In recent weeks, the Federal Reserve and its apologists in Congress and the media have launched numerous attacks on the Audit the Fed legislation. These attacks amount to nothing more than distortions about the effects and intent of the audit bill.

Fed apologists continue to claim that the Audit the Fed bill will somehow limit the Federal Reserve's independence. Yet neither Federal Reserve Chair Janet Yellen nor any other opponent of the audit bill has ever been able to identify any provision of the bill giving Congress power to dictate monetary policy. The only way this argument makes sense is if the simple act of increasing transparency somehow infringes on the Fed's independence.

This argument is also flawed since the Federal Reserve has never been independent from political pressure. As economists Daniel Smith and Peter Boettke put it in their paper "An Episodic History of Modern Fed Independence," the Federal Reserve "regularly accommodates debt, succumbs to political pressures, and follows bureaucratic tendencies, compromising the Fed's operational independence."

The most infamous example of a Federal Reserve chair bowing to political pressure is the way Federal Reserve Chairman Arthur Burns tailored monetary policy to accommodate President Richard Nixon's demands for low interest rates. Nixon and Burns were even recorded mocking the idea of Federal Reserve independence.

Nixon is not the only president to pressure a Federal Reserve chair to tailor monetary policy to the president's political needs. In the fifties, President Dwight Eisenhower pressured Fed Chairman William Martin to either resign or increase the money supply. Martin eventually gave in to Ike's wishes for cheap money. During the nineties, Alan Greenspan was accused by many political and financial experts — including then-Federal Reserve Board Member Alan Blinder — of tailoring Federal Reserve policies to help President Bill Clinton.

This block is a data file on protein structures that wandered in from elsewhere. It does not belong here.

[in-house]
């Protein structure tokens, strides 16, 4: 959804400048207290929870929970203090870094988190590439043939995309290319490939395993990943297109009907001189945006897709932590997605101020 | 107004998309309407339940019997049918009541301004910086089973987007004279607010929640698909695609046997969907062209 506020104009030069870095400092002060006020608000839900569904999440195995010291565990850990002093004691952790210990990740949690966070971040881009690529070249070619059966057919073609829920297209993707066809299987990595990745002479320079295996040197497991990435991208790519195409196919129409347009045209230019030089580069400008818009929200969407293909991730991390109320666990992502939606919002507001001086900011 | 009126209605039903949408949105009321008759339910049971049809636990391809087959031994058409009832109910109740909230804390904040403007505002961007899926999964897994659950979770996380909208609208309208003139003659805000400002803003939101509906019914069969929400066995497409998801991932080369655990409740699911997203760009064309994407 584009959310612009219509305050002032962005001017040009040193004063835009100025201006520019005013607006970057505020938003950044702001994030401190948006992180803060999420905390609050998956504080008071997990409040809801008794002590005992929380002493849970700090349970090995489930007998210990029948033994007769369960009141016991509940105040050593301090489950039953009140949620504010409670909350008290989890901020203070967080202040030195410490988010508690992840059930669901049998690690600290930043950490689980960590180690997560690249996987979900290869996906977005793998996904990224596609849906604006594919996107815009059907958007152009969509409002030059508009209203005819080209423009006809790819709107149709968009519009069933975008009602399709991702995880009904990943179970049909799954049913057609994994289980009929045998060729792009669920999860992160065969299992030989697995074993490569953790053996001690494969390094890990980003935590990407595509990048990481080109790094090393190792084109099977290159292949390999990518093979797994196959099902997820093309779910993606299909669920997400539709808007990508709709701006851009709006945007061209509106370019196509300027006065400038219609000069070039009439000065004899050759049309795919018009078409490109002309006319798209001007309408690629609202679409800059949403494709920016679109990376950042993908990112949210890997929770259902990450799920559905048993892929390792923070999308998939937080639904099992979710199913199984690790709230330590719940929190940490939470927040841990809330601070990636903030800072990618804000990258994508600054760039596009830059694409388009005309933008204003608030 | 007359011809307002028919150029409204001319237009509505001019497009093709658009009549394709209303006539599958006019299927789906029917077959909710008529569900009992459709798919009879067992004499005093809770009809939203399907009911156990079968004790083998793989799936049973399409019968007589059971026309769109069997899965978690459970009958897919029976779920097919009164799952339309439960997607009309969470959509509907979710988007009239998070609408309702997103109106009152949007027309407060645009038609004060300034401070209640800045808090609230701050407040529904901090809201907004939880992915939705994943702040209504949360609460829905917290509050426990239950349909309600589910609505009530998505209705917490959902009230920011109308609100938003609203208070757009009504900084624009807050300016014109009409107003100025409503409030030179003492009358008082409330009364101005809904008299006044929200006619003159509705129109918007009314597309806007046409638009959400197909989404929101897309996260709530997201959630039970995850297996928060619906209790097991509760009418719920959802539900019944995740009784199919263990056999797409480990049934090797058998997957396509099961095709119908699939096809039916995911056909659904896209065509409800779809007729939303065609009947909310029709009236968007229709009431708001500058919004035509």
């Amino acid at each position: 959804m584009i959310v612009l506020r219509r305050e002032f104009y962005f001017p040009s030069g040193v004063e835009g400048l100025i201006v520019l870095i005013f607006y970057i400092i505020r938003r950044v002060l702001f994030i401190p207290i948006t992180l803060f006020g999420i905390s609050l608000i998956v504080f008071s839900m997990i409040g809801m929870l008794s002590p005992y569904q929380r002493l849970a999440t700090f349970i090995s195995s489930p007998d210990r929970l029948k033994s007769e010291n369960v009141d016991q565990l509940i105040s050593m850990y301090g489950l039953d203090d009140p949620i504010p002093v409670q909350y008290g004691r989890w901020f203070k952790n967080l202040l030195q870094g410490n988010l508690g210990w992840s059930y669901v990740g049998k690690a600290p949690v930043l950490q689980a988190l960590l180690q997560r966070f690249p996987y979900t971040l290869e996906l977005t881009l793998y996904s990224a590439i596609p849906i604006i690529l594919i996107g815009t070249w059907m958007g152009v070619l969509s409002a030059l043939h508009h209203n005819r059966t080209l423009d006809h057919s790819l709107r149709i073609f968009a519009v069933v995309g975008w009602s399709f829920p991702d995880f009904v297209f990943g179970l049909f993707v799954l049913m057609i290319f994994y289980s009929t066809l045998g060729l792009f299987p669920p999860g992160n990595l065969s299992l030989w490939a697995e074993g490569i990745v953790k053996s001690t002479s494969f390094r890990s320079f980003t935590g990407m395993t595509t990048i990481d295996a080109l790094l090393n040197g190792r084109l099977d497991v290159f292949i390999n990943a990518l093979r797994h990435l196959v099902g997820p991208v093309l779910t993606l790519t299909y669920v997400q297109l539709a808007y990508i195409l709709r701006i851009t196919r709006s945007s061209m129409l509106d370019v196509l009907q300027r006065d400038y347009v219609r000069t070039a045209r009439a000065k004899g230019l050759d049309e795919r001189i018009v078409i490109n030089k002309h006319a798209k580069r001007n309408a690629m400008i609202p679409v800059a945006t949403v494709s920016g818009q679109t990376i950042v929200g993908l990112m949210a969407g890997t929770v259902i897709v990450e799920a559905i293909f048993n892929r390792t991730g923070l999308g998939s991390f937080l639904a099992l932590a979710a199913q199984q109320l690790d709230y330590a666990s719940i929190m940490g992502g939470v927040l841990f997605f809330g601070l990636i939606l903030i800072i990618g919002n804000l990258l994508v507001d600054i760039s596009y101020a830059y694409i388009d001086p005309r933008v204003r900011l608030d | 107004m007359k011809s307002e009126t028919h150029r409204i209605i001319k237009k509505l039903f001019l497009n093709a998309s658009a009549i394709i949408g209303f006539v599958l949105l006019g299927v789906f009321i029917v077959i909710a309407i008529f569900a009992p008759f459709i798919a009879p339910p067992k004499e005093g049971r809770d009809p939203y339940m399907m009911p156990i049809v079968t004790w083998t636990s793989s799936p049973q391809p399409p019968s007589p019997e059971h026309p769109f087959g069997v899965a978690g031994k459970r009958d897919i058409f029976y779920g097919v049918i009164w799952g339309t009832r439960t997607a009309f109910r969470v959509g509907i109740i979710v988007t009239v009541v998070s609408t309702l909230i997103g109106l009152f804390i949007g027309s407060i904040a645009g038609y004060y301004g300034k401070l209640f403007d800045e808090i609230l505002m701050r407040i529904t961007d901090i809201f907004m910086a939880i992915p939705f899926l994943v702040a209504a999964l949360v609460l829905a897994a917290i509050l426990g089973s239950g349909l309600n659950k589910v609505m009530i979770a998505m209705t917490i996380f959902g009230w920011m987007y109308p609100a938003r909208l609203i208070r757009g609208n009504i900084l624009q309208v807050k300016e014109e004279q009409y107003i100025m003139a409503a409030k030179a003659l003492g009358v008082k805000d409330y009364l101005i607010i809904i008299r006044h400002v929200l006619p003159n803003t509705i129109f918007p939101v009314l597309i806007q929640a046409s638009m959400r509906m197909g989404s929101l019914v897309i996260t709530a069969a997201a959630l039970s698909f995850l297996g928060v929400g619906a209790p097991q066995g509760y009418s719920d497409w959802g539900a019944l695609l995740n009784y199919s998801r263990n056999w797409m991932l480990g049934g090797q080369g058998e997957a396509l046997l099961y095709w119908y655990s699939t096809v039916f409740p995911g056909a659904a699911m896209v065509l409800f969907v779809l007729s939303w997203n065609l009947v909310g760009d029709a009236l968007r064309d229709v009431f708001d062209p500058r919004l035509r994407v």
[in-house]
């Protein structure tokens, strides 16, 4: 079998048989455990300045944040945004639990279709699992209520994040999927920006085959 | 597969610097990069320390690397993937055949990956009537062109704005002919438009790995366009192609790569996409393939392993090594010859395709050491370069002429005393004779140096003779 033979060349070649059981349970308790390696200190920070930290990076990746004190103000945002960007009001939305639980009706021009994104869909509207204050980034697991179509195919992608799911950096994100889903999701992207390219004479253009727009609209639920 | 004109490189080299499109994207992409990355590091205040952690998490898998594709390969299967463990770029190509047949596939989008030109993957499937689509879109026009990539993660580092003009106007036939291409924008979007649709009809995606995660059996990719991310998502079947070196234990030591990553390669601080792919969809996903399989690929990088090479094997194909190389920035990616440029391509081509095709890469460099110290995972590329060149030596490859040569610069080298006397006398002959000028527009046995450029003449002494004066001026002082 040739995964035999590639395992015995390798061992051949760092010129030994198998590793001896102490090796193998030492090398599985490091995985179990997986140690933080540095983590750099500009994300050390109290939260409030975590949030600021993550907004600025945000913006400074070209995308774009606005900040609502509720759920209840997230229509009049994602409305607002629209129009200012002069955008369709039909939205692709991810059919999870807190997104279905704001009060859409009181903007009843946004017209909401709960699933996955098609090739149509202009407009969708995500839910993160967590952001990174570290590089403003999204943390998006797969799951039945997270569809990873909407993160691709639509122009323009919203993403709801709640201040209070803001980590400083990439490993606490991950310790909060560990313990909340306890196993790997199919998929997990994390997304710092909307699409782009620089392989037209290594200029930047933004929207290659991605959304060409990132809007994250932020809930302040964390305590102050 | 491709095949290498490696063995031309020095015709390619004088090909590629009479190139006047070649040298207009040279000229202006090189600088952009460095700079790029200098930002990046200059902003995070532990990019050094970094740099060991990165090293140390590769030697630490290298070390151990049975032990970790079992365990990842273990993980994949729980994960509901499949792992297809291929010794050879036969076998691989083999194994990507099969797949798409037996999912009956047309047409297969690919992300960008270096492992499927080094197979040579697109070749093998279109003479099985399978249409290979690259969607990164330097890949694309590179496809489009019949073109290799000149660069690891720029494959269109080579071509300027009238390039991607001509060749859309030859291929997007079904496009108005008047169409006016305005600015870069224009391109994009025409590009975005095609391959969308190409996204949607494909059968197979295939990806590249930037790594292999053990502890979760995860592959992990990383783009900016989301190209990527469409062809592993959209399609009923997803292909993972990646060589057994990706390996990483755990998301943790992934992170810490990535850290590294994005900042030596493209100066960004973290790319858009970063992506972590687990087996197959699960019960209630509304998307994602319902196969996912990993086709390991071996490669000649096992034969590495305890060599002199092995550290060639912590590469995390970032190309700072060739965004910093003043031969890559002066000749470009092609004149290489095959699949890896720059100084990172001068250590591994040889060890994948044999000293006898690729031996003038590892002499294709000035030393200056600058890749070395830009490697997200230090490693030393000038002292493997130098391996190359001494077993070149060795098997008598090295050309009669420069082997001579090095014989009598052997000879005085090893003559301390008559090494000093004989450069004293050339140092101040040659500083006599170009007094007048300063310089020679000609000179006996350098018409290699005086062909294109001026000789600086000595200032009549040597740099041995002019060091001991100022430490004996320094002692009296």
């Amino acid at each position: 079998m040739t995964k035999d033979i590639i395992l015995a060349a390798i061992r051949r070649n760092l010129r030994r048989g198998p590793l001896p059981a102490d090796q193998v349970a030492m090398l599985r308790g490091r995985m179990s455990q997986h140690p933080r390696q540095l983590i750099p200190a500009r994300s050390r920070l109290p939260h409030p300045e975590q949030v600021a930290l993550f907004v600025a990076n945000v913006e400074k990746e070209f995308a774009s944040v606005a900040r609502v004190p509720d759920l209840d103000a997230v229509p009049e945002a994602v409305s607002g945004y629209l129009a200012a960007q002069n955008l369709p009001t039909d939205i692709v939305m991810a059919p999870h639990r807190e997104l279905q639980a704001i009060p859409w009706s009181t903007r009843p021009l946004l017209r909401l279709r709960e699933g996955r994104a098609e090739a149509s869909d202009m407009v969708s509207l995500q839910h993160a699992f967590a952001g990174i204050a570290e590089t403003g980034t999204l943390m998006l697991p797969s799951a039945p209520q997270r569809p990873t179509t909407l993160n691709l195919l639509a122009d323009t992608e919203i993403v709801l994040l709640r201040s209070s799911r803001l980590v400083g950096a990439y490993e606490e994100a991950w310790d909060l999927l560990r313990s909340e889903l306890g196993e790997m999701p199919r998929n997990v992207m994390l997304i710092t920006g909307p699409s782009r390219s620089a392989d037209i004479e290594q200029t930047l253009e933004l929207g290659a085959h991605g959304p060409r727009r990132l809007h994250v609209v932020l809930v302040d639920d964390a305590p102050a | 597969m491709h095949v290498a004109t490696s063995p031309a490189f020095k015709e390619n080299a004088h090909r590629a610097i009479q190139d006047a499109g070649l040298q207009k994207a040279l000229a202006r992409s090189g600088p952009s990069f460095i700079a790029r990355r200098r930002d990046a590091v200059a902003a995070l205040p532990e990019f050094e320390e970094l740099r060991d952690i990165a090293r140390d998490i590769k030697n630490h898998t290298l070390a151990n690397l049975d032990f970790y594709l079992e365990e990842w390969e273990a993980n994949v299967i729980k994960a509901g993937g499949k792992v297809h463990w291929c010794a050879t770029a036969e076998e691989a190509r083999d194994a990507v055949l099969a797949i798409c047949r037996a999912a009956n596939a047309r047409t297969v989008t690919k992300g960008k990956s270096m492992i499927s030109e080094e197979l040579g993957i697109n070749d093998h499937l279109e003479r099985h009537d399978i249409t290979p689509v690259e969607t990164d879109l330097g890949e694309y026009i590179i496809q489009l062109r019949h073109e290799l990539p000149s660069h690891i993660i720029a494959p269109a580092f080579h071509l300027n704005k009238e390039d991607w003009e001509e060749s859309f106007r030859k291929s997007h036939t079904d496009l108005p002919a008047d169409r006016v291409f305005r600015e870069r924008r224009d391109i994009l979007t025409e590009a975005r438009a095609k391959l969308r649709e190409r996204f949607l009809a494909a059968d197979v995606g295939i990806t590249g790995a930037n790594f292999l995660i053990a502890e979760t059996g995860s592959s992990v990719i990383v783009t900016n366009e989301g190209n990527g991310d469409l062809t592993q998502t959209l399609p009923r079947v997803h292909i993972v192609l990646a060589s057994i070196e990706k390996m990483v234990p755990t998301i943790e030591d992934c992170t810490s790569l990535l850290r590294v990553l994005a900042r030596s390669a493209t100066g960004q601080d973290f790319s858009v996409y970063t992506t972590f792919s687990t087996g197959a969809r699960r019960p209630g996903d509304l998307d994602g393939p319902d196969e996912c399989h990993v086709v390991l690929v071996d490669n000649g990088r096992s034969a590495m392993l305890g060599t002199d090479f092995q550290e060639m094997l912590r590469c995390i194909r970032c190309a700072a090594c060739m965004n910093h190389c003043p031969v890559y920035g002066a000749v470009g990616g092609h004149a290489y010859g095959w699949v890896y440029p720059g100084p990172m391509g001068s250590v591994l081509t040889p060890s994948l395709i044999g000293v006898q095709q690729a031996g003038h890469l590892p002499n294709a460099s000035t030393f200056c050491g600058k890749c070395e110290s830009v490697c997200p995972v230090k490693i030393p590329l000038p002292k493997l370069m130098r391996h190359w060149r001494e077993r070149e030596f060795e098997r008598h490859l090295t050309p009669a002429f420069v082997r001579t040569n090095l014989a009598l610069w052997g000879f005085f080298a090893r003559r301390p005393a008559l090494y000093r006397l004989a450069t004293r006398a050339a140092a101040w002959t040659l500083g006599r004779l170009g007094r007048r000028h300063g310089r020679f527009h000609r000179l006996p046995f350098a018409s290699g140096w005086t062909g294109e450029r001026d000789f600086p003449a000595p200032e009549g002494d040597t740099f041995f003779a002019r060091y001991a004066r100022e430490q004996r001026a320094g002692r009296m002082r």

Some Federal Reserve apologists make the contradictory claim that the audit bill is not only dangerous, but it is also unnecessary since the Fed is already audited. It is true that the Federal Reserve is subject to some limited financial audits, but these audits only reveal the amount of assets on the Fed's balance sheets. The Audit the Fed bill will reveal what was purchased, when it was acquired, and why it was acquired.

Perhaps the real reason the Federal Reserve fears a full audit can be revealed by examining the one-time audit of the Federal Reserve's response to the financial crisis authorized by the Dodd-Frank law. This audit found that between 2007 and 2010 the Federal Reserve committed over $16 trillion — more than four times the annual budget of the United States — to foreign central banks and politically influential private companies. Can anyone doubt a full audit would show similar instances of the Fed acting to benefit the political and economic elites?

Some fed apologists are claiming that the audit bill is part of a conspiracy to end the Fed. As the author of a book called End the Fed, I find it laughable to suggest that I, and other audit supporters, are hiding our true agenda. Besides, how could an audit advance efforts to end the Fed unless the audit would prove that the American people would be better off without the Fed? And don't the people have a right to know if they are being harmed by the current monetary system?

For over a century, the Federal Reserve has operated in secrecy, to the benefit of the elites and the detriment of the people. It is time to finally bring transparency to monetary policy by auditing the Federal Reserve.

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